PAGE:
If you fail to plan for sailing across the Mona Passage, the waterway between the Dominican Republic and Puerto Rico, you might find yourself in some majorly harsh sea conditions. I’m talking about big swells, big waves and big winds. You can also throw in a few potential thunderstorms too!
The Mona Passage is not a waterway to take lightly.
So, most cruisers heading south to the Caribbean stop in the Dominican Republic (DR) to wait for a good time to cross the Mona Passage.
We tried to sail from Turks & Caicos to Puerto Rico directly, skipping the DR and quickly discovered it wasn’t possible. As we rounded down along the top northeast corner of DR the sea state became horrific.
It’s not too often that I can say that we had troubles keeping in our seats.
We were heading into huge waves with big swells hitting us on the side of the boat. The wind was over 30 knots and we were getting battered. It was worse than a washing machine – it was a washing machine that was being tossed in the air while on spin cycle.
Simon and I decided to divert into DR to find relief from the harsh conditions. To our absolute delight we stumbled upon one of the nicest marina’s we’ve been to for years. And not only was it nice but it was only $56/night (Only $1/foot/night). The value for money was fantastic – especially when comparing it to the worst marina we’ve ever stayed in, the Charleston Harbor Marina.
The Puerto Bahia Marina is located in Samana Bay.
This marina accommodates boats up to 150 feet length overall, handles deep draft boats, is full service offering everything and anything a cruiser would need. There’s wifi, a mini market, a few restaurants and bars in addition to access to the lovely pools and beautiful lounge areas. We highly recommend stoping at this marina to wait for a weather window to cross the Mona Passage. Check out our video on YouTube showcasing our stay in Puerto Bahia here.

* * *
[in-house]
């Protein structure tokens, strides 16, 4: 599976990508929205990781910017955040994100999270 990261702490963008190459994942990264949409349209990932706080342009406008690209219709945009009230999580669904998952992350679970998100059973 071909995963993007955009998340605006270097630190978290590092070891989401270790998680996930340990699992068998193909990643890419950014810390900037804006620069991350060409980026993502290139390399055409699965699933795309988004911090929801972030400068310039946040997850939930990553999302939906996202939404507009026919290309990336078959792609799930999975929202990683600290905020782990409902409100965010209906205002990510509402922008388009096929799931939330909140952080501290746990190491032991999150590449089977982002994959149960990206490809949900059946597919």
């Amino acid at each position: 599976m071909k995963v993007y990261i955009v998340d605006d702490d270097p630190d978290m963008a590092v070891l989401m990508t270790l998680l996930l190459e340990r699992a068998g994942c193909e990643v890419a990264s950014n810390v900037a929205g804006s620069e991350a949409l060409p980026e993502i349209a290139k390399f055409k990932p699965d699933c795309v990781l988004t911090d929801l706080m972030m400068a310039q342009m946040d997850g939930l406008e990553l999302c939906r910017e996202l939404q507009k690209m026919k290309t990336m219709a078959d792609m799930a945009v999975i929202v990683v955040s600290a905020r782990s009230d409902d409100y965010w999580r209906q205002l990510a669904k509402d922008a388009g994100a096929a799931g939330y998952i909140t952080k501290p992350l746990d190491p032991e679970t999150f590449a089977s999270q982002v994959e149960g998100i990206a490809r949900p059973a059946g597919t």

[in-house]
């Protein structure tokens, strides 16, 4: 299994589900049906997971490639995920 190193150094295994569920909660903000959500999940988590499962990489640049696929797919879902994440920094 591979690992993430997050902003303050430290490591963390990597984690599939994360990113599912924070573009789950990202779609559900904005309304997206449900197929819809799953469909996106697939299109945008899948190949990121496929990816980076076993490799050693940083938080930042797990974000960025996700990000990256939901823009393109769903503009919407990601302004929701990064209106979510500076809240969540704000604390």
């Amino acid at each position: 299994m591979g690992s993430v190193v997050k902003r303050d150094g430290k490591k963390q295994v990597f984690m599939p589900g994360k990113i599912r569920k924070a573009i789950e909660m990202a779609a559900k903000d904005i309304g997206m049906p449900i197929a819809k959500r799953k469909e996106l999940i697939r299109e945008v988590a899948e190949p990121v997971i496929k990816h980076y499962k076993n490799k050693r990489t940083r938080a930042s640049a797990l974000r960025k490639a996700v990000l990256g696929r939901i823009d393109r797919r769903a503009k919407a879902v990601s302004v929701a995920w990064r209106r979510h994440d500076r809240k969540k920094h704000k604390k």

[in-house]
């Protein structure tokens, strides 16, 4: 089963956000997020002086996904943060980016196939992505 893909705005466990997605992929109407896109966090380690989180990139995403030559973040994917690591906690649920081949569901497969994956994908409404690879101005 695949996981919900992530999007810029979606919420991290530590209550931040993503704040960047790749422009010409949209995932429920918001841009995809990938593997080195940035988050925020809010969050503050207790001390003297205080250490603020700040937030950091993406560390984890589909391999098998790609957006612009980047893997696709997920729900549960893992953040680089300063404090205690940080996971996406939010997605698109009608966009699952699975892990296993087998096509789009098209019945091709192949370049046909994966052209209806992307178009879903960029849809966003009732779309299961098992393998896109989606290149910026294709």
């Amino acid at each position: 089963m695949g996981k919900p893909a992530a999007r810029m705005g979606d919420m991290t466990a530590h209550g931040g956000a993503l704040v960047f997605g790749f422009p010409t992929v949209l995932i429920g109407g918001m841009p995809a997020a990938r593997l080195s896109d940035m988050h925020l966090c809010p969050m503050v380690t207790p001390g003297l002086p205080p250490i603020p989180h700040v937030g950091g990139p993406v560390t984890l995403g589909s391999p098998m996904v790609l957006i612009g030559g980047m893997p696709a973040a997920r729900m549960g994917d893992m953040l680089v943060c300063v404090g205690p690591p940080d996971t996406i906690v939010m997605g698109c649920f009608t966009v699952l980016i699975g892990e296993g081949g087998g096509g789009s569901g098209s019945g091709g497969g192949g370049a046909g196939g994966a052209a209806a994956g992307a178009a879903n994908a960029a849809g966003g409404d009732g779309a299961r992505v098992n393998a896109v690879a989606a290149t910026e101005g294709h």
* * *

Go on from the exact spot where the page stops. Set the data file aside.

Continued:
Let me define ‘weather window’ – it’s the term used when a variety of elements come together to ensure a safe and comfortable passage.
As a rule, the trade winds blow in the direction that you need to sail when heading east and south along the Caribbean Islands. They’re often strong and can create quite a bit of chop and high swells.
A weather window is when a period of low activity in the trades allows for you to sail or motor.
For the most part, the only time that the trades quiet down is when the wind blows lightly from the southeast. Now, you can’t sail straight into the wind so many cruisers motor a direct route or at least the shortest route that is most sensible. Some sailors sail but this will obviously take much longer.
Regardless, the window allows for a far easier and less bumpy voyage to your next destination.
The six things that cruisers look at when determining if a weather window is opening up include the wind direction, wind speed, the height and direction of the waves and the height and direction of the swell.
The key to crossing the Mona Passage is to wait for light winds (under 15knots), no unusual swell with waves no bigger than 4 to 5 feet.
We waited for a few days feeling the pressure to get going.
Our plan was to get to Antigua to meet friends and we not on schedule. In fact, our chances of seeing our friends before they flew back to America were diminishing quickly.